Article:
When Will Shinew joined SimCom Training Centers about a year ago, the Orlando-based company was embarking on an ambitious expansion. SimCom had recently acquired PrestoSIM, which conducted simulator-based legacy Citation and King Air 200 training in a facility near DFW International Airport. Then the big move: SimCom bought 14 simulators and training programs from FlightSafety International, including two motion-based Twin Commander simulators and associated training programs. The Commander simulators were relocated to SimCom's new DFW location, and Shinew, who has practical experience flying Commanders, was assigned to the new program.
Today Shinew is the lead instructor for the Commander JetProp training program and simulator, and he's having a ball. I fell in love with Twin Commanders, he said of his experience flying them, and now I've fallen in love with the people. They are enthusiastic about their airplanes. I know once you start flying one, you become pretty loyal.
Shinew is one of seven instructors involved in SimCom's Commander pilot initial and recurrent training at the DFW center. Simulators include a motion-based Dash-10-configured Commander JetProp and motion-based Dash 5-configured 690-series, and a non-motion flight training device (FTD) configured as a 690A with Dash 10T engines. A 180-degree wraparound visual system in the FTD provides realistic motion cues in day, night, and twilight conditions.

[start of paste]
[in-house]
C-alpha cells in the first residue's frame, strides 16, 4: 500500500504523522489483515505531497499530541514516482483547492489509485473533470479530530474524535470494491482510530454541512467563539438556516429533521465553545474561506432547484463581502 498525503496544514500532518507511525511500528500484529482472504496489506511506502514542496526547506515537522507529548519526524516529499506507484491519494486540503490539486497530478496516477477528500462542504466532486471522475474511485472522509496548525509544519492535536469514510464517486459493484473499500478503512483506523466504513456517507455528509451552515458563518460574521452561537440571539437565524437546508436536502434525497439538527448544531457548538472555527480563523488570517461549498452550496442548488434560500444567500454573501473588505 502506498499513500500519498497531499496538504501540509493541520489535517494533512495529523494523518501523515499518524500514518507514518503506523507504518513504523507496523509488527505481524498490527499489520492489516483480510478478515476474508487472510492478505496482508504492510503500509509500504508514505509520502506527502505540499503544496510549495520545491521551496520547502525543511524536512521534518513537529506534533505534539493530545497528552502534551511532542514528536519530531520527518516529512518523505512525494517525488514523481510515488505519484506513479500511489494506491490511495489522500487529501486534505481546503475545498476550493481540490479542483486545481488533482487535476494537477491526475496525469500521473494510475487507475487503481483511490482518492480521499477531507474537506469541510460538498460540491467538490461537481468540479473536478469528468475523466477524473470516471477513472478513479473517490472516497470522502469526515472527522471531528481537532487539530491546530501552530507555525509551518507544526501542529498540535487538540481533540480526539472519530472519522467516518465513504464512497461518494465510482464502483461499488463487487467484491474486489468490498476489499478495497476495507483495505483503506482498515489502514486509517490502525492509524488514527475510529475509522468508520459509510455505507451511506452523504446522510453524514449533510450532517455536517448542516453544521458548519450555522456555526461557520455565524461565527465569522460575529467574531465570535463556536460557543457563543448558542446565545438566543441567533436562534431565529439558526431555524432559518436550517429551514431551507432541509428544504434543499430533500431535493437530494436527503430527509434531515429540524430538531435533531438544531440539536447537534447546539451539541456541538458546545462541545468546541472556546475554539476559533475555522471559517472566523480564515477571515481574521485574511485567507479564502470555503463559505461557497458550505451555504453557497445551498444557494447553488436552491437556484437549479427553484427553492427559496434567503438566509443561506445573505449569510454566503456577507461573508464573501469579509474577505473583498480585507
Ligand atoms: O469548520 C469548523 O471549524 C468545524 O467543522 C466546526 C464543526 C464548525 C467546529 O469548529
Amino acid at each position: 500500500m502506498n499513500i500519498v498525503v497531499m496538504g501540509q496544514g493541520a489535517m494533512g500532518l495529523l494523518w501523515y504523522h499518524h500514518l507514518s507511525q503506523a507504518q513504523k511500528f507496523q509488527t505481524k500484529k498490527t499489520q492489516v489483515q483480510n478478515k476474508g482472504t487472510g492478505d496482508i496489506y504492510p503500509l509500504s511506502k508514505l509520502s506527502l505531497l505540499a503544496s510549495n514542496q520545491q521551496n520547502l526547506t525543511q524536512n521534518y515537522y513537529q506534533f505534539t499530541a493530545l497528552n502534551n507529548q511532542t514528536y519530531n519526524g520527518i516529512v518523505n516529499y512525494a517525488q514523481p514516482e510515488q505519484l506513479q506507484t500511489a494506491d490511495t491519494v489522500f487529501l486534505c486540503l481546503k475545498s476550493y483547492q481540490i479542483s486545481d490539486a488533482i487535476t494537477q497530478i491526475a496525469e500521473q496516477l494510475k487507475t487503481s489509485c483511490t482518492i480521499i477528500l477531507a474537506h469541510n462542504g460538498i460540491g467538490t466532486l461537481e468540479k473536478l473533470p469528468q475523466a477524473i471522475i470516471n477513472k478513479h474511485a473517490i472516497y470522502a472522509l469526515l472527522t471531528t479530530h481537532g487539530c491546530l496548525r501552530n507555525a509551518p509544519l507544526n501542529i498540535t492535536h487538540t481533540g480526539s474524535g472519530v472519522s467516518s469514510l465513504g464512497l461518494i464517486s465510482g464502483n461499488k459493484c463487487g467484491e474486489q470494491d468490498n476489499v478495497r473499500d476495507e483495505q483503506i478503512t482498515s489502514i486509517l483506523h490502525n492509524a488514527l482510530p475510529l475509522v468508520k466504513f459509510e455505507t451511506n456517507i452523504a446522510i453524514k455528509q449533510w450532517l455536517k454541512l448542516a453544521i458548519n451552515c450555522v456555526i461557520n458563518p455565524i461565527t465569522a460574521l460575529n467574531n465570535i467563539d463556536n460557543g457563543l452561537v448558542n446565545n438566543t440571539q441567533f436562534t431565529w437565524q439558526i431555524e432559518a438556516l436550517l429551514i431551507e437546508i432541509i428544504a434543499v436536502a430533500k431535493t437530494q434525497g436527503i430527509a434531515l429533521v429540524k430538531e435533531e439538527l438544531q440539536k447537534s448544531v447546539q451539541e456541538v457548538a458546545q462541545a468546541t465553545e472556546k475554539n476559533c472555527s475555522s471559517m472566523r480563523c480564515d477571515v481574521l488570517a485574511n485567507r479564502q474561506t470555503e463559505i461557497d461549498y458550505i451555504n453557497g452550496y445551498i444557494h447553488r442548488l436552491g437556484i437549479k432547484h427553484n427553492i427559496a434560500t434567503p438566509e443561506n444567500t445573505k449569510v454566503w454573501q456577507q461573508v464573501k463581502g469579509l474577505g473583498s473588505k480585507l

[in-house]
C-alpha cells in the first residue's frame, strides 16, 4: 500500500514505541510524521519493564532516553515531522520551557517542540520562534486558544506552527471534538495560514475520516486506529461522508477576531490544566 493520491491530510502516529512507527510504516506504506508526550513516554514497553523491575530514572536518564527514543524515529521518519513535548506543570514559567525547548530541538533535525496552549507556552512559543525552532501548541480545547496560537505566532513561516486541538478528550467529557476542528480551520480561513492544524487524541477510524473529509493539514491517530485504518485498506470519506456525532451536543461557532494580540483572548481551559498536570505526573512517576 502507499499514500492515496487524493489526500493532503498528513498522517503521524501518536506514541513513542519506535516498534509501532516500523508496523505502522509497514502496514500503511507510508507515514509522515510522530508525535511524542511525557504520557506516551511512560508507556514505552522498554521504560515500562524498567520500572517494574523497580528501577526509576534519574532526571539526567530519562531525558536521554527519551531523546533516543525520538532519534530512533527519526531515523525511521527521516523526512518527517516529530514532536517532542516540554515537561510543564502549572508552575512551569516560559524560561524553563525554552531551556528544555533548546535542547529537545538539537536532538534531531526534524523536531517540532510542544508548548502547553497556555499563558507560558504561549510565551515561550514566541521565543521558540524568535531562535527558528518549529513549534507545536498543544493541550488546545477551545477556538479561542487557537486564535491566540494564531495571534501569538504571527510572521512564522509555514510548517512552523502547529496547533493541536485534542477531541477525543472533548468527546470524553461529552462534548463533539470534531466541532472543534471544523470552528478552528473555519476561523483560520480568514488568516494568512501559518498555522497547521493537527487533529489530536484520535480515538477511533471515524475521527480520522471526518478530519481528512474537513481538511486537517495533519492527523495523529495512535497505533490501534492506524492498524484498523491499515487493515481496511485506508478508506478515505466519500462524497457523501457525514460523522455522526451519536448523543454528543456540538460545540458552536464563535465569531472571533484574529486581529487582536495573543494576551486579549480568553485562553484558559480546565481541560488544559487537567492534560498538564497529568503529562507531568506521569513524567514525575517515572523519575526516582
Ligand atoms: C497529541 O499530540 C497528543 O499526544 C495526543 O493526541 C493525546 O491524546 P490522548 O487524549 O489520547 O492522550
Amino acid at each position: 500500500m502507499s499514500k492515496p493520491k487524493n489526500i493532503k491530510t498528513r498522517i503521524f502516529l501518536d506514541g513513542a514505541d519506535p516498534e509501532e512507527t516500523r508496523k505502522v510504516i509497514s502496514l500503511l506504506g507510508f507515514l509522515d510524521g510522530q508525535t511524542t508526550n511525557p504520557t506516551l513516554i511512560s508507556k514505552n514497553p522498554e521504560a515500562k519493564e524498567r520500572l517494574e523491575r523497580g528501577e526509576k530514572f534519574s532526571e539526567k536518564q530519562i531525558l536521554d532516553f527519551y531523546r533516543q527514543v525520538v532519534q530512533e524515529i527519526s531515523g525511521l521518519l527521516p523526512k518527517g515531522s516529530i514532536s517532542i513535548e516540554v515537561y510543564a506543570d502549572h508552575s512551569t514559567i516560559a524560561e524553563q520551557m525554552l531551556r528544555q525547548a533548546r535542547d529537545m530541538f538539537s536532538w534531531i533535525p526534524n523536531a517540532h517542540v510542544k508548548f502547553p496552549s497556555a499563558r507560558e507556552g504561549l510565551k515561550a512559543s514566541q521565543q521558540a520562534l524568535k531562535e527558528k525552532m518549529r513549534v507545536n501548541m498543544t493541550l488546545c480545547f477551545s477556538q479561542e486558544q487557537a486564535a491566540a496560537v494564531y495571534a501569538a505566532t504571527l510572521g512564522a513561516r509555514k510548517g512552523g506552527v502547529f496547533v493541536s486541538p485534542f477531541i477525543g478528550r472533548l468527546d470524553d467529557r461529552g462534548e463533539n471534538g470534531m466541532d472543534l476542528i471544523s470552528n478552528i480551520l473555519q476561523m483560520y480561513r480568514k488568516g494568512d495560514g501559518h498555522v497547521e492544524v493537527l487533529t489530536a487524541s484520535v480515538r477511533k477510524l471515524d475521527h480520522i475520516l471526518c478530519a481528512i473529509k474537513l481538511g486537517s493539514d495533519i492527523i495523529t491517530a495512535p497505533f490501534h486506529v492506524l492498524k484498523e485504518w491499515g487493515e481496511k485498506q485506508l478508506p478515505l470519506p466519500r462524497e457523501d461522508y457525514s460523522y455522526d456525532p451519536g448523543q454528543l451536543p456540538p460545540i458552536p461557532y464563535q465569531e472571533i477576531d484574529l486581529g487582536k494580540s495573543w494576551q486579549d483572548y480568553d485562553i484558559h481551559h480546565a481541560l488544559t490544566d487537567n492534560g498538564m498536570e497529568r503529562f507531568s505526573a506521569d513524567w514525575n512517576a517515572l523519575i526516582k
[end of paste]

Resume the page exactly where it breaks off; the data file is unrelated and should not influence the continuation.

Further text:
The visual motion cues are really outstanding, Shinew says. We have people who swear the simulator is moving.
Commander training is the busiest program at the DFW center, according to Shinew, and has more instructors. With the addition of the former FlightSafety programs and equipment, SIMCOM operates 59 simulators in five training center locations in the United States.
Shinew learned to fly as a teenager, washing airplanes in exchange for flying time. He kept adding to his certificate and ratings count, and eventually landed a job flying auto parts around the country in a Cessna Caravan, King Air 100, and Piper Navajo.
Before turning to professional flying fulltime, Shinew owned his own financial services firm. In the mid-1990s, however, Shinew surrendered to the inevitable. I told my wife that I enjoyed flying, and that's what I want to do.
Along with the early freight-dog experience, Shinew's interesting pilot resume lists a stint flying Casa 212 and de Havilland DHC-8 turboprops in Afghanistan and the U.S. for Blackwater Worldwide. He crewed a Cessna Citation 650 based in Smyrna, Tennessee, and before joining SimCom commanded a Kissimmee, Florida-based 690B Commander, for a businessman-owner.
Shinew and his fellow instructors have worked primarily with Commander owner-pilots, but also military and corporate operators. One bit of advice from Shenew to pilots: Don't rely too heavily on use of the autopilot from initial climb to short final. We try to cure that in the first couple of sim sessions, he says. If the autopilot goes inop, you gotta be able to fly that thing.
For more information about SimCom?s Commander training, see www.simulator.com.